Shelf Life Blog

Moon Over Manifest by Clare Vanderpoole

Moon Over Manifest by Clare Vanderpoole

Twelve-year-old Abilene Tucker jumped off the train in Manifest, Kansas, well before it officially stopped—and for good reason. Abeline was in a bit of a mood. She, who was used to criss-crossing the whole nation alongside of her beloved drifter dad Gideon, was being parked for an entire summer at the dustiest, driest town imaginable while he goes to work a railroad job in another state. In Moon Over Manifest, by Clare Vanderpoole, the year is 1938—about 20 summers since her Dad was here as a boy. The whole town, not just the lawns and the gardens, seems like it’s about to blow away in the June wind. What Abilene doesn’t realize is that this seemingly dead place is full of secrets and regrets just waiting to bubble to the surface.

Rurally Screwed: My Life Off the Grid with the Cowboy I Love by Jessie Knadler

Rurally Screwed: My Life Off the Grid with the Cowboy I Love by  Jessie Knadler

Jessie Knadler, transplanted from Montana, is living a less than satisfying life in the Big Apple. She’s just been laid off from her position as a magazine editor; she recently learned that her lover has a proclivity for (really) young girls; and she’s certain that her late nights spent drinking into the wee hours will not prolong her life. When she’s offered a freelance opportunity to return to Montana to write a story on a popular rodeo event, Jessie figures she’s got nothing better to do…plus there’s always the nagging fact of needing cash. In Rurally Screwed: My Life Off the Grid with the Cowboy I Love, Jessie’s trip back West will dramatically change her life.

A Time of Miracles by Anne-Laure Bondoux

“My name is Blaise Fortune, and I am a citizen of the French Republic. It’s the pure and simple truth.”

Koumail knows this phrase in French very well. It is vitally important that he remember it for he and Gloria, the woman who has looked after him since he was a baby, are refugees, and someday this phrase and an old passport may be his ticket to a better life away from war, starvation and danger. A Time of Miracles, by Anne-Laure Bondoux, is set in the 1990s, as war rages in the Caucasus region, and the Soviet Union has collapsed, leaving masses of people without shelter or food.

Teetoncey by Theodore Taylor

Teetoncey by Theodore Taylor

Storms batter the Outer Banks of North Carolina. Always have. Always will.  Ships break up in those dangerous seas. Sometimes there are survivors but oftentimes not. It’s 1898, and waiting and watching are the surfmen—the rescuers of the Lifesaving Service—who take out boats in horrible weather and try to save whom they can. In Teetoncey, by Theodore Taylor, twelve-year-old Ben O’Neal is determined to become a surfman, leaving his mother’s storm-swaying house on a terrible night to go help at the Rescue Station. He’s seen the flare, and he knows—there’s a ship in trouble.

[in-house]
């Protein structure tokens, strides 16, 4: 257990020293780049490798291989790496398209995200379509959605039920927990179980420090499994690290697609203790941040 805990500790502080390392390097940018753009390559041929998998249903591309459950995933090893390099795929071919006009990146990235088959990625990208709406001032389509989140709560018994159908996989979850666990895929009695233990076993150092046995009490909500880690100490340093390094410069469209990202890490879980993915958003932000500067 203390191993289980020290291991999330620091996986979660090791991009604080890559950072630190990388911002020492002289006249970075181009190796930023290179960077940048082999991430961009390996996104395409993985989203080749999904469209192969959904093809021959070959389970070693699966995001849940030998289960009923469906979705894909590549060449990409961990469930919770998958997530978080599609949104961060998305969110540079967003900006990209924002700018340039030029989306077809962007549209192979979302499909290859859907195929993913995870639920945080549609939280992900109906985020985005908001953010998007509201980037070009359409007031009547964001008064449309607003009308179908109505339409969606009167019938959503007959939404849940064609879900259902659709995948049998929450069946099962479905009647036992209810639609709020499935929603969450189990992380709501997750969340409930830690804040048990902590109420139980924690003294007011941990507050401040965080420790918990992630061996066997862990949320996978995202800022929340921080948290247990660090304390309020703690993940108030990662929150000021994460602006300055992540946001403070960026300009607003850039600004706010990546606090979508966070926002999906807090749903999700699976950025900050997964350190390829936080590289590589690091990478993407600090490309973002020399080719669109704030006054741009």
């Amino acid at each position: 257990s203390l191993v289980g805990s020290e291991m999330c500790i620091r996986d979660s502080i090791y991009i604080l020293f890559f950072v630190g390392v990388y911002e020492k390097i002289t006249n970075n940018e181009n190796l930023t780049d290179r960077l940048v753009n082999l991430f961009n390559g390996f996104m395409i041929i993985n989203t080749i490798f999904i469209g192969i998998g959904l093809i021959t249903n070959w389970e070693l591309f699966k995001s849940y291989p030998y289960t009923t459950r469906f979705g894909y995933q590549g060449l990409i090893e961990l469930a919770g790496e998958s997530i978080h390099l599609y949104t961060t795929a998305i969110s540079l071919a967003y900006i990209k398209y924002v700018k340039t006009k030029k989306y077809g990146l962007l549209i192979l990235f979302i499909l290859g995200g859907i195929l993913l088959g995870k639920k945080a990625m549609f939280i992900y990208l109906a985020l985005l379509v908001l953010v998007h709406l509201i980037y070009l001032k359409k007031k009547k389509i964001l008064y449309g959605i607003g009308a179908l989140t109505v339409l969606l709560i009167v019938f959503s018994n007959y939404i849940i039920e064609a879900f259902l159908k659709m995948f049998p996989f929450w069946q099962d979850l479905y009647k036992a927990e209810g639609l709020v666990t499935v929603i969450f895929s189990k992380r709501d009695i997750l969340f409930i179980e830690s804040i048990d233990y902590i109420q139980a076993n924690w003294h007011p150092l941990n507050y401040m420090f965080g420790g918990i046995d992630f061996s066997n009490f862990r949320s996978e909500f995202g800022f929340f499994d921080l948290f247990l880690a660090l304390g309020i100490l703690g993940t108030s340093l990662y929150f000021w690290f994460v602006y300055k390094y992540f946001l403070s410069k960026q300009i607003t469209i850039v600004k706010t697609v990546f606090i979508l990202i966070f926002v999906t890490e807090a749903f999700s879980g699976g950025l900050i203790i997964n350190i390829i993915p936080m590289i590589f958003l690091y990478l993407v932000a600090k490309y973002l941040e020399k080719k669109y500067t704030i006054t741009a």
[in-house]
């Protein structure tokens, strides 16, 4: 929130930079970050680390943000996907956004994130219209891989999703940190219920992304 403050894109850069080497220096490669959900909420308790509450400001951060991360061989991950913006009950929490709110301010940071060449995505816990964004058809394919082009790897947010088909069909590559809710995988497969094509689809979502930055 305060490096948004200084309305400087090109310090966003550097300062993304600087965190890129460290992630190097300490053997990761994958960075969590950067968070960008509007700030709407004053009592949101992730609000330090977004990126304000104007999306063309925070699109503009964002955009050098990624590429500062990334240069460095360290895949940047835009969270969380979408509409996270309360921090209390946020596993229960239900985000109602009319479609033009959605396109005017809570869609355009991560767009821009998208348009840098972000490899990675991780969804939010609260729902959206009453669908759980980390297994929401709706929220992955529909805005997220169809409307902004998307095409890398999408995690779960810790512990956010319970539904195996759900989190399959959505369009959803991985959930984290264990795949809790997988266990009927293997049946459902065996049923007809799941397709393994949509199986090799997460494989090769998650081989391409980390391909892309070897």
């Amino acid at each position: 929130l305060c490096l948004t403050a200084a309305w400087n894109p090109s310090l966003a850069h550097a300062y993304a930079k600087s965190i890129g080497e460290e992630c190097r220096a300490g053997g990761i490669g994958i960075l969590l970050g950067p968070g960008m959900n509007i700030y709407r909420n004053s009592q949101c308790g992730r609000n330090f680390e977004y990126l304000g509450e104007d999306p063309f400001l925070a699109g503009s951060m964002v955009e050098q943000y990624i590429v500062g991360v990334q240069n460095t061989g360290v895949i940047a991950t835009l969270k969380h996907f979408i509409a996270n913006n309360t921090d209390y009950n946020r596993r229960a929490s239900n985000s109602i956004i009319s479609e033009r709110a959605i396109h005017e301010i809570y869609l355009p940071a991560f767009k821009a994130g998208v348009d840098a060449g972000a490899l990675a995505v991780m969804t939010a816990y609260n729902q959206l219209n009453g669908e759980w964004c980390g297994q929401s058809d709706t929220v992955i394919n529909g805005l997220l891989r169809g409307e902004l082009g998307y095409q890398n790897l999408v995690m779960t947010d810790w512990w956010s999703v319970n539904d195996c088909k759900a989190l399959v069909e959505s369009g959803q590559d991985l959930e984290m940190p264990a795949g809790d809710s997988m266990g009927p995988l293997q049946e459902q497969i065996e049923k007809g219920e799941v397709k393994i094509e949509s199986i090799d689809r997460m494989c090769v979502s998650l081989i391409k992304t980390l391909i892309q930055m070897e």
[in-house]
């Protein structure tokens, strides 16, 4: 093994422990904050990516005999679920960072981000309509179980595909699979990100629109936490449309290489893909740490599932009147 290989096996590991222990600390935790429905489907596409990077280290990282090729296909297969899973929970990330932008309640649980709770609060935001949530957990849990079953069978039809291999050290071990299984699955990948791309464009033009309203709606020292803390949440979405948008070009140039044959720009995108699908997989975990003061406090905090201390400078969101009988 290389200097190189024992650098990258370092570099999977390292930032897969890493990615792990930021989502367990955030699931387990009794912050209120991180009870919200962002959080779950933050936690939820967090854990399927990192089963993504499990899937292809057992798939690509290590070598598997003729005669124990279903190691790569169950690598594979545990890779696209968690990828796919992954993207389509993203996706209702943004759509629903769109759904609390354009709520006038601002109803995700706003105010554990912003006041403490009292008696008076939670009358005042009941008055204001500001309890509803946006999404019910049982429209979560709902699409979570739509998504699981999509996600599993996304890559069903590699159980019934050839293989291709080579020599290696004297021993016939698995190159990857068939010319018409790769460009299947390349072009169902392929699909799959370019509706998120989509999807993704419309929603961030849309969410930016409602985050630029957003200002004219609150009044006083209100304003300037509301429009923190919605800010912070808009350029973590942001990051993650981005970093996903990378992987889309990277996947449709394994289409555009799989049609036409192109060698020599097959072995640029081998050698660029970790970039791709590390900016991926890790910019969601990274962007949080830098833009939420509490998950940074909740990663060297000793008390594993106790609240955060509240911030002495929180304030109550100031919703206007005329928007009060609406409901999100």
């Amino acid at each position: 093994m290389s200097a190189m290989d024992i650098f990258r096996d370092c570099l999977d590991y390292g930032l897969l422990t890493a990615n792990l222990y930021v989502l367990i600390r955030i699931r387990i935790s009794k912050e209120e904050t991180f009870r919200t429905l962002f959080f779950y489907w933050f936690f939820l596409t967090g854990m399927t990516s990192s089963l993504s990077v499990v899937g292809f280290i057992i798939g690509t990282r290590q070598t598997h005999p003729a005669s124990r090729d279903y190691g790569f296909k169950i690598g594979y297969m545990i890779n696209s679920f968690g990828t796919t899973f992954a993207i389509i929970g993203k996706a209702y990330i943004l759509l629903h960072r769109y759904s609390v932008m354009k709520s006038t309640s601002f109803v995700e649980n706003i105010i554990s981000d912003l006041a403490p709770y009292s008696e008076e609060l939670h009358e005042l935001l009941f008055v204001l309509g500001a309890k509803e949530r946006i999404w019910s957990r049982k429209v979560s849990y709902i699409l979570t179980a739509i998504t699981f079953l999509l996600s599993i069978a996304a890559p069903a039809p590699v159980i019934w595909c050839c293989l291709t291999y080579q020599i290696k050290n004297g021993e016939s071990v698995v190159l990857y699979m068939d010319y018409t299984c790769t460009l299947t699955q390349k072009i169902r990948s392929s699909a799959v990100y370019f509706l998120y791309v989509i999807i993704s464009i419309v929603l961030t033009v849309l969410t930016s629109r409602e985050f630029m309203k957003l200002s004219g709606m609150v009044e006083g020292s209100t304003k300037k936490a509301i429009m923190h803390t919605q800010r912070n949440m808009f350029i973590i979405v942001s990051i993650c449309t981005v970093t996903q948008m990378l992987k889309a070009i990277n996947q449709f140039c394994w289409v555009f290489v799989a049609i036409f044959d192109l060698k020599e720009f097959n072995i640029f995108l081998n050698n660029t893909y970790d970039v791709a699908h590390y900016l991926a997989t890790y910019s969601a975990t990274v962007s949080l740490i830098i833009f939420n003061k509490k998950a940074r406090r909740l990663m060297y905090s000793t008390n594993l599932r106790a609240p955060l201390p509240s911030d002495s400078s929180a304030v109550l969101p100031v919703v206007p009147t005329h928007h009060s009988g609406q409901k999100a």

The Shadowy Horses by Susanna Kearsley

The Shadowy Horses by Susanna Kearsley

Promising young archaeologist Verity Grey ventured to the wilds of Scotland for a job interview little knowing that she was leaving behind her secure London flat for encounters with ghostly visions and the threat of madness in Susanna Kearsley’s Shadowy Horses.

The Pirates! In an Adventure with the Romantics by Gideon Defoe

The Pirates! In an Adventure with the Romantics

Author Gideon Defoe has established a successful micro-franchise with his comedic novels about the misadventures of the dim-witted yet lovable Pirate Captain, beginning with The Pirates! In an Adventure with Scientists and continuing throughout the 2000s and 2010s to the latest installment, The Pirates! In an Adventure with the Romantics. Defoe’s ridiculous tales are dominated by the presence of the Pirate Captain, a man who never found a boast too ridiculous to make, a ham too large to eat, or an amount of money too large to spend. It is this last attribute that forces him and his bizarre crew into their latest adventure. Deeply in debt, they decide to take some wealthy intellectuals on an “authentic” pirate adventure in hopes of making some quick money. Unfortunately for them, those intellectuals turn out to be Lord Byron, Percy Shelley, and Mary Godwin, and a variety of bizarre, hilarious events ensue.